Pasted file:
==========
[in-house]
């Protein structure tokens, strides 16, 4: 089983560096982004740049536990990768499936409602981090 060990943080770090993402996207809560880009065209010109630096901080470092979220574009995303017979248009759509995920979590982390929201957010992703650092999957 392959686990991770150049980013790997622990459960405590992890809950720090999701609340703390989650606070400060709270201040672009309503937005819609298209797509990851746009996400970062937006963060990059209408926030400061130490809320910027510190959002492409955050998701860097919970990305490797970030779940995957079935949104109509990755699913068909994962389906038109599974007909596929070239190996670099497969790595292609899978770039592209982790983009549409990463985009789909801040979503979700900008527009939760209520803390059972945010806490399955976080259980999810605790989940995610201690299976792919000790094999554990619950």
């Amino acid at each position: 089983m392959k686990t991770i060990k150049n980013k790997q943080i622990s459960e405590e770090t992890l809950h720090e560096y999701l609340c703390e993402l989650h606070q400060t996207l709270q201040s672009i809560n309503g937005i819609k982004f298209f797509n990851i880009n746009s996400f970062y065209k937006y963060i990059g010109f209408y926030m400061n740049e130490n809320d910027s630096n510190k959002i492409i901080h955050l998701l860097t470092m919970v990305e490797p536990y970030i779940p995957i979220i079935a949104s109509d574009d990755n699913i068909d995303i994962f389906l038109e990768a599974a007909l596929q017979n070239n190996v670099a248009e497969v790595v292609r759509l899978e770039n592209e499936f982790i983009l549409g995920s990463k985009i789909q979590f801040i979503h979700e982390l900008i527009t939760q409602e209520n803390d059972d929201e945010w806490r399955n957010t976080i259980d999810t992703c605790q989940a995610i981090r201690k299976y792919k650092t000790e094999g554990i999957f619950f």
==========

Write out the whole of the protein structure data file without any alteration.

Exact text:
[in-house]
């Protein structure tokens, strides 16, 4: 089983560096982004740049536990990768499936409602981090 060990943080770090993402996207809560880009065209010109630096901080470092979220574009995303017979248009759509995920979590982390929201957010992703650092999957 392959686990991770150049980013790997622990459960405590992890809950720090999701609340703390989650606070400060709270201040672009309503937005819609298209797509990851746009996400970062937006963060990059209408926030400061130490809320910027510190959002492409955050998701860097919970990305490797970030779940995957079935949104109509990755699913068909994962389906038109599974007909596929070239190996670099497969790595292609899978770039592209982790983009549409990463985009789909801040979503979700900008527009939760209520803390059972945010806490399955976080259980999810605790989940995610201690299976792919000790094999554990619950």
């Amino acid at each position: 089983m392959k686990t991770i060990k150049n980013k790997q943080i622990s459960e405590e770090t992890l809950h720090e560096y999701l609340c703390e993402l989650h606070q400060t996207l709270q201040s672009i809560n309503g937005i819609k982004f298209f797509n990851i880009n746009s996400f970062y065209k937006y963060i990059g010109f209408y926030m400061n740049e130490n809320d910027s630096n510190k959002i492409i901080h955050l998701l860097t470092m919970v990305e490797p536990y970030i779940p995957i979220i079935a949104s109509d574009d990755n699913i068909d995303i994962f389906l038109e990768a599974a007909l596929q017979n070239n190996v670099a248009e497969v790595v292609r759509l899978e770039n592209e499936f982790i983009l549409g995920s990463k985009i789909q979590f801040i979503h979700e982390l900008i527009t939760q409602e209520n803390d059972d929201e945010w806490r399955n957010t976080i259980d999810t992703c605790q989940a995610i981090r201690k299976y792919k650092t000790e094999g554990i999957f619950f």